Rudolf Hess

In brief: Rudolf Hess (1894-1987), Deputy Führer and considered to be the number 3 man in Hitler's Germany after Göring. Hess was a somewhat neurotic member of Hitler's inner circle best known for his surprise flight to Scotland on May 10, 1941 in which he intended to negotiate peace with the British, but which resulted in his capture and long term imprisonment.

Rudolf Hess was born in Alexandria, Egypt, April 26, 1894, the son of a prosperous wholesaler and exporter. He did not live in Germany until he was fourteen. He volunteered for the German Army in 1914 at the outbreak of World War One, partly to escape the control of his domineering father who had refused to let him go to a university but instead persuaded him into an unwanted career in the family business.

In World War One, Hess was wounded twice, then later became an airplane pilot. After the war, Hess joined the Freikorps, a right-wing organization of ex-soldiers for hire, involved in violently putting down Communist uprisings in Germany.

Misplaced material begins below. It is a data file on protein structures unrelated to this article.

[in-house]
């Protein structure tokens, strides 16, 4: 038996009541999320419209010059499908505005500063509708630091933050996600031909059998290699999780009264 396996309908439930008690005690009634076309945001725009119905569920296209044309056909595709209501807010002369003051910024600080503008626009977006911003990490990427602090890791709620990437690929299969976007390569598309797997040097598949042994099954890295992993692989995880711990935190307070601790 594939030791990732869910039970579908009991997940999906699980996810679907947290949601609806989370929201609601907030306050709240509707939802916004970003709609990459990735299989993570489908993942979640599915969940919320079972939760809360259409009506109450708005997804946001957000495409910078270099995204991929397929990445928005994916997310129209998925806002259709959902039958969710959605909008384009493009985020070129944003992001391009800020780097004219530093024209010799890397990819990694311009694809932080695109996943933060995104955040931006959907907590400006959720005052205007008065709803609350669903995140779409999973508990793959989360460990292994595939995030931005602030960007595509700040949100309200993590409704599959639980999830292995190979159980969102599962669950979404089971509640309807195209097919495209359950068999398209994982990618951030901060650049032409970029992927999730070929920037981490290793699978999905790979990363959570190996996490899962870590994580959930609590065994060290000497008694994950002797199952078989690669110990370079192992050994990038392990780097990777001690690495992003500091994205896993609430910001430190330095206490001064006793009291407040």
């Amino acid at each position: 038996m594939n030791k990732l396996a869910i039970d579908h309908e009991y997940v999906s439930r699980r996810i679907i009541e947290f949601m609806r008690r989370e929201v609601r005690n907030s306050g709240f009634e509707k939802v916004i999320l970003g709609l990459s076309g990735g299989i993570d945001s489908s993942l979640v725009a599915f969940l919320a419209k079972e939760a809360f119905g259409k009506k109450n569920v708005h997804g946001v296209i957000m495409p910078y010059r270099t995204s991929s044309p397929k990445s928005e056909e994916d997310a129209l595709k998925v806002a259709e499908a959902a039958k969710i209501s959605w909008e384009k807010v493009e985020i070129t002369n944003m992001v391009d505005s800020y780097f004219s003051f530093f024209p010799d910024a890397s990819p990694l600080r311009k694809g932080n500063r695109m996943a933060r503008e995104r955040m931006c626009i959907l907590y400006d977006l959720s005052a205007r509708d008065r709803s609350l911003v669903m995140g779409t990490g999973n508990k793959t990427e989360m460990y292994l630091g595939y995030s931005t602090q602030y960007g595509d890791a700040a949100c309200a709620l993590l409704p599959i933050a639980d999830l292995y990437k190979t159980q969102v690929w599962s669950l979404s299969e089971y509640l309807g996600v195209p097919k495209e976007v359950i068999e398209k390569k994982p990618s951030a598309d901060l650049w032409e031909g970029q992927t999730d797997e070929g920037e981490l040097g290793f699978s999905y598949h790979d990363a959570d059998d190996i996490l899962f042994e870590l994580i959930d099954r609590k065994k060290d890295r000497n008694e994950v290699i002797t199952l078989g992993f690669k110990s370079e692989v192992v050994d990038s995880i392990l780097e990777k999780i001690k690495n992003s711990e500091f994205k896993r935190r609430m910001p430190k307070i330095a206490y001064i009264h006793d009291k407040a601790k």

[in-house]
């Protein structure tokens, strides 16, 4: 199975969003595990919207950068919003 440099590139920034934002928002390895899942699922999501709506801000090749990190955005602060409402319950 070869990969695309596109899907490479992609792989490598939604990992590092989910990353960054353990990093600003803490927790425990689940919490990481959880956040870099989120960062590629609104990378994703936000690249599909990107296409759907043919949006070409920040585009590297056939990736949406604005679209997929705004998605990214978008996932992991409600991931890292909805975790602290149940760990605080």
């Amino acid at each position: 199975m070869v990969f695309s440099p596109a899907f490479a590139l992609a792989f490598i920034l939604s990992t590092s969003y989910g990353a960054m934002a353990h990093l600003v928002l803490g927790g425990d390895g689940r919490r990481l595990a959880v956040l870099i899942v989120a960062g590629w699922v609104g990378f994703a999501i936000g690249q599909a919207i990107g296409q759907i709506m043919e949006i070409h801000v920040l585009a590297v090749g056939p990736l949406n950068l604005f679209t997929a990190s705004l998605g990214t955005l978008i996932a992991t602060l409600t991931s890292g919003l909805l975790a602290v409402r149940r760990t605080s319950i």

At the University of Munich, Hess studied political science and came under the influence of the Thule Society, a secret anti-Semitic political organization devoted to Nordic supremacy. Hess was also influenced by Professor Karl Haushofer, a former general whose theories on expansionism and race formed the basis of the concept of Lebensraum (increased living space for Germans at the expense of other nations).

After hearing Adolf Hitler speak in a small Munich beer hall, Hess joined the Nazi Party, July 1, 1920, becoming the sixteenth member. After his first meeting with Hitler, Hess said he felt "as though overcome by a vision."

At early Nazi Party meetings and rallies, Hess was a formidable fighter who brawled with para-military Marxists and others who often violently attempted to disrupt Hitler's speeches.